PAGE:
Making the gauntlets

1st. December 2005

During this period the individual fingers of the gauntlets were protected by a number of small overlapping lames. Often the gauntlets showed very graceful lines narrowing at the wrist with a long and sometimes ornate cuff extending over the vambrace.

The plate covering the back of the hand, together with the two lames and pivot plate articulating at the wrist, are essentially the same as in 'Project 1' so I won't go into their detailed construction here. ( If you would like a re-cap this link will take you to the relevant page ). The cuff plate for this gauntlet is longer than that shown in either 'Projects 1 or 2' with fluting imparted to the upper border. The first two images on this page, Figs. 95 & 96, show the back-plate, wrist articulation and cuff assembled.

Fig. 95Fig. 96

The next stage is to cut out the finger lames. Here I am using three lames for each finger and two for the thumbs. I have found it necessary to cut out, shape and finish the lames for each finger - and articulate them by riveting to a leather strip - before moving on to the next, otherwise one becomes hopelessly confused! Fig. 97 shows the lames being cut out with their card patterns, together with the pattern that will form the piece covering the base of the thumb.

Fig. 97

The individual lames are curved by striking into a groove in the lead block using a steel bar. The lame is sandwiched between the bar and block and the bar struck with a heavy hammer. The bar I am using here is a weights dumb-bell bar and the groove in the block is formed by placing the bar over it and striking it hard several times with the hammer until the desired depth of indentation is produced. Fig. 98 shows the lame for the end of one of the fingers being curved to shape.

Fig. 98

In the next image, Fig. 99, the lames for one of the fingers are curved and drilled ready for finishing.

Fig. 99

With small pieces like this it is essential to place the rivet holes precisely in the centre so the rivets will lie in a straight line. If the hole is as little as 1mm. out of line the overall look of the finished gauntlet will be spoilt. I have learned by experience to drill the pieces before finishing - the lame on the right in Fig. 99 was polished before drilling and the hole is slightly off to the side of the piece - so all the time spent polishing it was wasted :-(

When the individual lames are drilled and polished they are ready to be riveted to a leather strip. Here I am using the same 4 x 4 mm. round-headed rivets used in the rest of the armour. Previously when fixing to leather I have used slightly longer rivets with a washer over the leather. Here I have disovered the washer is not really necessary. If the hole punched in the leather is slightly narrower than the shaft of the rivet and the latter is carefully piened, it holds the leather very securely in place and there are no projections to chafe the back of the fingers when fixed to a glove ( Fig. 100 ).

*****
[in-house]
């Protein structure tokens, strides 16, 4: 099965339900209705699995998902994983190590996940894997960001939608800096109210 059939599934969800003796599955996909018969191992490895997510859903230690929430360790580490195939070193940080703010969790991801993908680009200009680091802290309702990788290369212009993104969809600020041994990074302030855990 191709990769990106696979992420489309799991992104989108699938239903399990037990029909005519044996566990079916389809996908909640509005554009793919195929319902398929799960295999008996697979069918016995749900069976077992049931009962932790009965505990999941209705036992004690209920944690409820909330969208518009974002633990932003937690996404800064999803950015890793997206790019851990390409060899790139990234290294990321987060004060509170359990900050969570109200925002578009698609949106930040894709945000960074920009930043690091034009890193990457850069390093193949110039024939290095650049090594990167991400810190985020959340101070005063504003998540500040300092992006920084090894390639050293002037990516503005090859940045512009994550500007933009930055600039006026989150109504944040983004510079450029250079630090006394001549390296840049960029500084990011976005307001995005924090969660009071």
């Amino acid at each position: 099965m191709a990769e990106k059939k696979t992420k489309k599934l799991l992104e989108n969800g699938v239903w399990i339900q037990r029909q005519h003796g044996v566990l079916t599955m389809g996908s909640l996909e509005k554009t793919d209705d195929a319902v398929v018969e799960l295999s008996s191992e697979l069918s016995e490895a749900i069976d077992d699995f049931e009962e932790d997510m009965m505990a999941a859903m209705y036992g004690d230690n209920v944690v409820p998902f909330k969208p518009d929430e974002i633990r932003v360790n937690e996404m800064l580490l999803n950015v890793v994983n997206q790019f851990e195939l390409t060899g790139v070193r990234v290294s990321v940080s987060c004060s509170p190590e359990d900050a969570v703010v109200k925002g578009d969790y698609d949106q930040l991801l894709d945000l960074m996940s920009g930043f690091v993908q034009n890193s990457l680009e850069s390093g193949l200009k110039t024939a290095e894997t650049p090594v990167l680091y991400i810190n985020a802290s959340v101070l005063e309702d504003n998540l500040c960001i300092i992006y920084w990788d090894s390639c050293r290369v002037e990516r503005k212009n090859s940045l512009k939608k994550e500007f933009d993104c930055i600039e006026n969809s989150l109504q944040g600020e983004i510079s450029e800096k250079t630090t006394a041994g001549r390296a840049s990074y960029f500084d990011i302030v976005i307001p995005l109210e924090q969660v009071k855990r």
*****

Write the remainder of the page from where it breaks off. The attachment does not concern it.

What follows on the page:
Fig. 100

The next image, Fig. 101, shows the components that will make up the gauntlet ready to be assembled.

Fig. 101

The piece that covers the base of the thumb is fixed to the back-plate of the hand with a hinge. This is riveted to the inside of the thumb plate but outside the back plate of the hand. The resulting rotation about this point allows for abduction of the thumb as can be seen in Fig. 102.

Fig. 102

The final images on this page, Figs. 103, 104, & 105 show the completed gauntlets.

Fig. 103Fig. 104

Fig. 105

These gauntlets are intended for display rather than use. In order to make them wearable arming nails, which are basically 4 mm. diameter flat-headed mild steel nails, are used to pierce the ends of the fingers of a pair of leather gloves. The nails are substituted for the rivets holding the finger-end lames, cut so as to protrude 2 - 3 mm. and carefully piened from the outside, holding the gauntlet to the back of the glove.

On to the next page in this armour - the gorget and mentonnière.

Back to the start of this Project.